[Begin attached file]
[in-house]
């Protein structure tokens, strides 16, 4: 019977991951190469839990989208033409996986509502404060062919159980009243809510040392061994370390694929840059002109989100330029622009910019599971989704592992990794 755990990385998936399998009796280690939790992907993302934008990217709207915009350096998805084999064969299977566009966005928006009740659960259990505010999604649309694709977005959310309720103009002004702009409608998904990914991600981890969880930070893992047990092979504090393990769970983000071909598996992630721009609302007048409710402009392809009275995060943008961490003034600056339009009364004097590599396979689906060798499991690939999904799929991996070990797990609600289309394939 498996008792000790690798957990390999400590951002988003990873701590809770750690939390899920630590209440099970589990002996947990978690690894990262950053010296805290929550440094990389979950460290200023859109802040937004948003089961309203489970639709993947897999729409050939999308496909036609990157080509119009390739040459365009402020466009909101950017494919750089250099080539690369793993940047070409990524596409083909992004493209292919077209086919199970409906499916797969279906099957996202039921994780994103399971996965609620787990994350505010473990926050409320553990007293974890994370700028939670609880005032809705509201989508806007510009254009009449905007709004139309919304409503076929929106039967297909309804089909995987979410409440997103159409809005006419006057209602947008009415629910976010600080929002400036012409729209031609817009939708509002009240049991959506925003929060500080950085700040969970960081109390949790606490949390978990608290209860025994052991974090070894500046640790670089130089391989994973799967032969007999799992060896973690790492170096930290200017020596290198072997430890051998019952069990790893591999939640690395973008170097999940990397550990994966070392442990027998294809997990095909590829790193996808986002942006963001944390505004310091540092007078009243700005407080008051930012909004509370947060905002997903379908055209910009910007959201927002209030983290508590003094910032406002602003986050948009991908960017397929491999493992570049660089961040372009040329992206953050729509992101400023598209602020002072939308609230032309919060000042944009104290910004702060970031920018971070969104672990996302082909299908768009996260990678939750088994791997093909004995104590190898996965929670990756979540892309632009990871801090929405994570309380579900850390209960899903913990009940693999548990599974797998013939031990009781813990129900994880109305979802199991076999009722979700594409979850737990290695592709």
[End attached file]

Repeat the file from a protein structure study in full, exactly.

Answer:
[in-house]
């Protein structure tokens, strides 16, 4: 019977991951190469839990989208033409996986509502404060062919159980009243809510040392061994370390694929840059002109989100330029622009910019599971989704592992990794 755990990385998936399998009796280690939790992907993302934008990217709207915009350096998805084999064969299977566009966005928006009740659960259990505010999604649309694709977005959310309720103009002004702009409608998904990914991600981890969880930070893992047990092979504090393990769970983000071909598996992630721009609302007048409710402009392809009275995060943008961490003034600056339009009364004097590599396979689906060798499991690939999904799929991996070990797990609600289309394939 498996008792000790690798957990390999400590951002988003990873701590809770750690939390899920630590209440099970589990002996947990978690690894990262950053010296805290929550440094990389979950460290200023859109802040937004948003089961309203489970639709993947897999729409050939999308496909036609990157080509119009390739040459365009402020466009909101950017494919750089250099080539690369793993940047070409990524596409083909992004493209292919077209086919199970409906499916797969279906099957996202039921994780994103399971996965609620787990994350505010473990926050409320553990007293974890994370700028939670609880005032809705509201989508806007510009254009009449905007709004139309919304409503076929929106039967297909309804089909995987979410409440997103159409809005006419006057209602947008009415629910976010600080929002400036012409729209031609817009939708509002009240049991959506925003929060500080950085700040969970960081109390949790606490949390978990608290209860025994052991974090070894500046640790670089130089391989994973799967032969007999799992060896973690790492170096930290200017020596290198072997430890051998019952069990790893591999939640690395973008170097999940990397550990994966070392442990027998294809997990095909590829790193996808986002942006963001944390505004310091540092007078009243700005407080008051930012909004509370947060905002997903379908055209910009910007959201927002209030983290508590003094910032406002602003986050948009991908960017397929491999493992570049660089961040372009040329992206953050729509992101400023598209602020002072939308609230032309919060000042944009104290910004702060970031920018971070969104672990996302082909299908768009996260990678939750088994791997093909004995104590190898996965929670990756979540892309632009990871801090929405994570309380579900850390209960899903913990009940693999548990599974797998013939031990009781813990129900994880109305979802199991076999009722979700594409979850737990290695592709």